Could happen, of course.


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Old 28-12-2010, 07:51   #29
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If we're piling on the PCOC (Canadian Pleasure Craft Operator Card) I won't miss the opportunity. Its a complete money grab by Transport Canada ...
BULL!
As a matter of fact, Transport Canada doesn’t collect any fees at all for the PCOC program.
About 60 private sector course providers are accredited by Transport Canada to deliver boating safety courses and tests and issue Pleasure Craft Operator Cards. Prices and services vary among these private sector course providers.

National Pleasure Craft Operator Competency Program - Transport Canada
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Old 28-12-2010, 08:14   #30
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45 days? What do you supose that's about? Seems it would be just as "dangerous" in the first 45 as the second. Especially if they allow a dip over the line to enable another 45 days of boating with out the card. Are they saying that by spending 45 consecutive days in their culture one becomes an unsafe boater? Plainly they are saying the whole thing is bogus and has nothing to do with safety but is a way to generate moneyflow iether for another special interest group who lobbied for such legislation or for the taxes it might generate? Perhaps its roots come from the creation of more government paying jobs programs, job security of sorts for those who make/ regulate/enforce the rules-if they can pull this one over on the public (it will make boating safer?) they will have something to do yet they clearly don't believe it is nescessary to pass the test or have the card (except for their citizens).While transpot canada may not get anything from the fee charged for the test, they make their living from the taxes charged to their citizens....Or its just a way to saitsfy someones gripe or relieve legal obligations of some kind?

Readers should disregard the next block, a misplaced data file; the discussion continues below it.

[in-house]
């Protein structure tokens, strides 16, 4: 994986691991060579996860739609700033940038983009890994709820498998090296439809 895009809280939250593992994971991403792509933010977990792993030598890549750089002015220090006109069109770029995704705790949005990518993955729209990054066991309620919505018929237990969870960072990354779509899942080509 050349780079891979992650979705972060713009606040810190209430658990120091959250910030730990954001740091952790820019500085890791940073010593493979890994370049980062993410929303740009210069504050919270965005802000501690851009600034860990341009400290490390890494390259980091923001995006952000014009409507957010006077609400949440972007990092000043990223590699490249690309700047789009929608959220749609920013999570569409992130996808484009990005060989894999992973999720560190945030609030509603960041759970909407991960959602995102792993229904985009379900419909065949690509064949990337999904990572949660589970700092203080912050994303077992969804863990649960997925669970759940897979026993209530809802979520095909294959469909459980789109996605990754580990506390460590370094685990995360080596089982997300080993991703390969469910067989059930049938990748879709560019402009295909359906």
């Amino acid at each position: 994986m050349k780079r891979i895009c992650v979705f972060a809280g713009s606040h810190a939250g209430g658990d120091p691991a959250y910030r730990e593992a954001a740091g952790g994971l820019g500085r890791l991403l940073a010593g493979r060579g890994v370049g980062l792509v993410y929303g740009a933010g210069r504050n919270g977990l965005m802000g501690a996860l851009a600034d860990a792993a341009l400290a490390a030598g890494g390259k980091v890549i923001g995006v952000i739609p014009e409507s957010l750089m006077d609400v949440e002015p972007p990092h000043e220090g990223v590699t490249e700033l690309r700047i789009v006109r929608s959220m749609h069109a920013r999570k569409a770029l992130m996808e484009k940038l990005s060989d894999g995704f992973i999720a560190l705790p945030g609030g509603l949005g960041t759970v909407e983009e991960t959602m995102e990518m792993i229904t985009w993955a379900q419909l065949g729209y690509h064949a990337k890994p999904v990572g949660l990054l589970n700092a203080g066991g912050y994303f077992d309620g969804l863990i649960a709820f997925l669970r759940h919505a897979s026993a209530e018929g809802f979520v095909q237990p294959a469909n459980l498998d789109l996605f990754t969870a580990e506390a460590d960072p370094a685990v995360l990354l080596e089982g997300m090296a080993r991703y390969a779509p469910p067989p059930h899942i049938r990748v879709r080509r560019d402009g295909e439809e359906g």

People are strange animals, aren't we?